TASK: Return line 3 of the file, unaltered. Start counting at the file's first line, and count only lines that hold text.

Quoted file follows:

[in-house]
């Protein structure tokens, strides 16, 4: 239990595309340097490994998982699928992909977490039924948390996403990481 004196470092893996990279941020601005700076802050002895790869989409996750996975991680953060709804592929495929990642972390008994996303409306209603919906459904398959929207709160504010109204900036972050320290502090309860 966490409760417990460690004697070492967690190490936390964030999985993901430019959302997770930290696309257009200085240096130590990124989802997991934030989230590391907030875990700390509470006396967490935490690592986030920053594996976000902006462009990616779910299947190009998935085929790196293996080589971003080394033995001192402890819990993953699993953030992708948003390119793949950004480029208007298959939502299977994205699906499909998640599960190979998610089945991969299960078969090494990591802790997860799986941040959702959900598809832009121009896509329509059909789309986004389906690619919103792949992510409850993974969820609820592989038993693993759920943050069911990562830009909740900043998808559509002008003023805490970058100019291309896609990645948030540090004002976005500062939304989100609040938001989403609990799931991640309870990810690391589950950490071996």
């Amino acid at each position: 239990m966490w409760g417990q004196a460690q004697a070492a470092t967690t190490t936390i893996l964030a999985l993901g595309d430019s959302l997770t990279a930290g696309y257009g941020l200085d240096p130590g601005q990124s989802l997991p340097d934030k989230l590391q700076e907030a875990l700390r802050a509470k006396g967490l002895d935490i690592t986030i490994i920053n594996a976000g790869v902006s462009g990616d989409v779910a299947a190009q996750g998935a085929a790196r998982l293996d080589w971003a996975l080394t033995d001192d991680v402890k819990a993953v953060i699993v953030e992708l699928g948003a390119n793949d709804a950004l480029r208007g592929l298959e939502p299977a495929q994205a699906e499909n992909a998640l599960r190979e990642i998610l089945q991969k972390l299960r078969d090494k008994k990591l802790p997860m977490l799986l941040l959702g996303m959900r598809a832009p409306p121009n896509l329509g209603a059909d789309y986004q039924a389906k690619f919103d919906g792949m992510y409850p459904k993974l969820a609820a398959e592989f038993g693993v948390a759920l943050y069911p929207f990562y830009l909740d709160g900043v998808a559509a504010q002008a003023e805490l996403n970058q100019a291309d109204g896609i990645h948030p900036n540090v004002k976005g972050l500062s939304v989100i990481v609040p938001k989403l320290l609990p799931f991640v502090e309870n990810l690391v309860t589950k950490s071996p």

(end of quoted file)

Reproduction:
């Amino acid at each position: 239990m966490w409760g417990q004196a460690q004697a070492a470092t967690t190490t936390i893996l964030a999985l993901g595309d430019s959302l997770t990279a930290g696309y257009g941020l200085d240096p130590g601005q990124s989802l997991p340097d934030k989230l590391q700076e907030a875990l700390r802050a509470k006396g967490l002895d935490i690592t986030i490994i920053n594996a976000g790869v902006s462009g990616d989409v779910a299947a190009q996750g998935a085929a790196r998982l293996d080589w971003a996975l080394t033995d001192d991680v402890k819990a993953v953060i699993v953030e992708l699928g948003a390119n793949d709804a950004l480029r208007g592929l298959e939502p299977a495929q994205a699906e499909n992909a998640l599960r190979e990642i998610l089945q991969k972390l299960r078969d090494k008994k990591l802790p997860m977490l799986l941040l959702g996303m959900r598809a832009p409306p121009n896509l329509g209603a059909d789309y986004q039924a389906k690619f919103d919906g792949m992510y409850p459904k993974l969820a609820a398959e592989f038993g693993v948390a759920l943050y069911p929207f990562y830009l909740d709160g900043v998808a559509a504010q002008a003023e805490l996403n970058q100019a291309d109204g896609i990645h948030p900036n540090v004002k976005g972050l500062s939304v989100i990481v609040p938001k989403l320290l609990p799931f991640v502090e309870n990810l690391v309860t589950k950490s071996p």